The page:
What is Hepatitis B?
Hepatitis B is a viral infection of the liver. The infection can follow a variable course; this means that different patients have separate symptoms and treatment needs. The Hepatitis B virus (HBV) usually results in an acute illness that resolves itself quickly without causing long-term liver damage.
However, in about 20% of cases it can cause a chronic illness that lasts more than six months, sometimes for life, with recurring symptoms. In 15-40% of patients with chronic infection cirrhosis, liver cancer or liver failure will develop, and the infection may eventually prove fatal.
How is it transmitted?
Hepatitis B is usually transmitted through contact with infected blood or bodily fluids. It can also be transmitted sexually. As Hepatitis B is so infectious, only a tiny amount of blood is required to contract the virus. The virus may also be present in saliva, vaginal secretions, breast milk and other bodily fluids.
As well as unprotected sexual intercourse, infection commonly occurs through the sharing of contaminated needles (e.g. intravenous drugs use), accidental injury with a contaminated needle (tattooing, body piercing or acupuncture) and the sharing of contaminated razors.
How will I know if I have it?
Hepatitis B infections often carry no symptoms, hence why it is so important to get tested as regularly as possible. Symptoms, if they occur, can include tiredness, aches, nausea, vomiting, passing darker urine, and jaundice.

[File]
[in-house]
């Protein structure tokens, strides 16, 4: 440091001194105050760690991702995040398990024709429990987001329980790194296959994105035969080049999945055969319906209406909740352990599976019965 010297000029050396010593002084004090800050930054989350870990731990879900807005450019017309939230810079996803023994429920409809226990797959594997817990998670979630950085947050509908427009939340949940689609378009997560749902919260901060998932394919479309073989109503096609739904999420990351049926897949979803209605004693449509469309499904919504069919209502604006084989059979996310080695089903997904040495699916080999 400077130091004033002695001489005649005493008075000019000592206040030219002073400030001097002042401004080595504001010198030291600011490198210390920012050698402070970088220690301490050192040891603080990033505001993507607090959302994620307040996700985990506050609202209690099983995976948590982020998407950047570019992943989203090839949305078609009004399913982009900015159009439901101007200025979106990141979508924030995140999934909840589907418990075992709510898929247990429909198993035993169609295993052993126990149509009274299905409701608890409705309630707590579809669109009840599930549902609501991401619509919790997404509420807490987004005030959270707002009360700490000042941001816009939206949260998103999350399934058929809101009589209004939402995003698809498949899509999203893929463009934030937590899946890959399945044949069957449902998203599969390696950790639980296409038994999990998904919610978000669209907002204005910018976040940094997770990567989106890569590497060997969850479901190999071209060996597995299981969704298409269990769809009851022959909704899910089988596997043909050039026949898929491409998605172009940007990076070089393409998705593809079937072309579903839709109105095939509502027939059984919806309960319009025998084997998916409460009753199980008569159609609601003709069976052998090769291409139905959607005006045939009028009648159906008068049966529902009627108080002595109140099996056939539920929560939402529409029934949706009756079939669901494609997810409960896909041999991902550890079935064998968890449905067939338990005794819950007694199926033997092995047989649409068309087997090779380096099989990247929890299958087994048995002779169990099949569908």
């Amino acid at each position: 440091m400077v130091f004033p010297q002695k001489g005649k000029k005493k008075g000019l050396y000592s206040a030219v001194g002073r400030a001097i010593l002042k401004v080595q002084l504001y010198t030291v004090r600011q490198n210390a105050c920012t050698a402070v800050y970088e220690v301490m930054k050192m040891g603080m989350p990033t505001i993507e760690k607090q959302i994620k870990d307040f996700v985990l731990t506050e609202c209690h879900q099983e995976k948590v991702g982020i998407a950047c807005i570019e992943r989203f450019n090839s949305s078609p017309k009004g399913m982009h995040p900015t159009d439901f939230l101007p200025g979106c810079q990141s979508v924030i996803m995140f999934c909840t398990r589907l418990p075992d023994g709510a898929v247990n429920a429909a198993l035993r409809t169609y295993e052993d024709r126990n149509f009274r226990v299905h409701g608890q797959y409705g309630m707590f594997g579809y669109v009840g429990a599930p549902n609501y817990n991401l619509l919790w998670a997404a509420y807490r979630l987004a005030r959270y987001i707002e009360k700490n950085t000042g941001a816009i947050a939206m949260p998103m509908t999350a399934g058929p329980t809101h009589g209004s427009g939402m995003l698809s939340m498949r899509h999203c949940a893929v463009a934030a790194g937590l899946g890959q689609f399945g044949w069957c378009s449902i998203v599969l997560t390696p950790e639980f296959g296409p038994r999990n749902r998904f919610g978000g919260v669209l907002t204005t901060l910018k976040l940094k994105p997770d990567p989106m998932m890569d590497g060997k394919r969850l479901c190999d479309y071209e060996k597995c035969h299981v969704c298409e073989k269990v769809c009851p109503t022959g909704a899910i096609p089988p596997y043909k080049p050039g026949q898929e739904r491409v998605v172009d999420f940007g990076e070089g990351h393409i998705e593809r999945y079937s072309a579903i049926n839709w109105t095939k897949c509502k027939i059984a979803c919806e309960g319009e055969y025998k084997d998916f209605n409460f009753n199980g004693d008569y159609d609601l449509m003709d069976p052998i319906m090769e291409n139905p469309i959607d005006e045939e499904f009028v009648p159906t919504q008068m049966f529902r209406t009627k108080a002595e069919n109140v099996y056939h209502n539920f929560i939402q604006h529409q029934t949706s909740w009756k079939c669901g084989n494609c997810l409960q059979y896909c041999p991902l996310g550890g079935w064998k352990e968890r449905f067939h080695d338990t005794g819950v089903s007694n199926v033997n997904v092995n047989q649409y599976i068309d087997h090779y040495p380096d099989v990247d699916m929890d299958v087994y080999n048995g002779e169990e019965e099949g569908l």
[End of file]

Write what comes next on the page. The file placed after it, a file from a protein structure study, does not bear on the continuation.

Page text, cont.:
You can have a Hepatitis B test individually, or combined with others as part of a Hepatitis or other STI screen. A blood sample is needed, and that same sample can also be used for other tests you may want to order.
The majority of people with Hepatitis B do not require specific treatment other than rest, and usually go on to make a full recovery.
However, it is important that the infection is continually monitored, to check whether chronic disease develops. The person should also receive advice about the risk of transmitting the infection. If the infection lasts for more than six months (a chronic infection, where the virus continues to actively reproduce in the body), you may need more specific drug treatment to reduce the risk of permanent liver damage (cirrhosis) or liver cancer.
You should be referred to a specialist in either liver disease (a hepatologist) or general digestive diseases (a gastroenterologist). They may recommend antiviral medication which will help to boost your immune system to fight infection. The response to treatment is variable, and some people whose conditions initially improve may deteriorate once the treatment is halted. Others may find that side effects may mean that they cannot continue with the treatment.
If left undetected and untreated, the Hepatitis B virus can weaken your immune system, increasing your risk of contracting other infections, such as HIV. A lack of treatment can also cause chronic inflammation of the liver, potentially leading to liver cancer.
If you are pregnant, your midwife will be able to advise you and minimise the risk of transmission to your baby.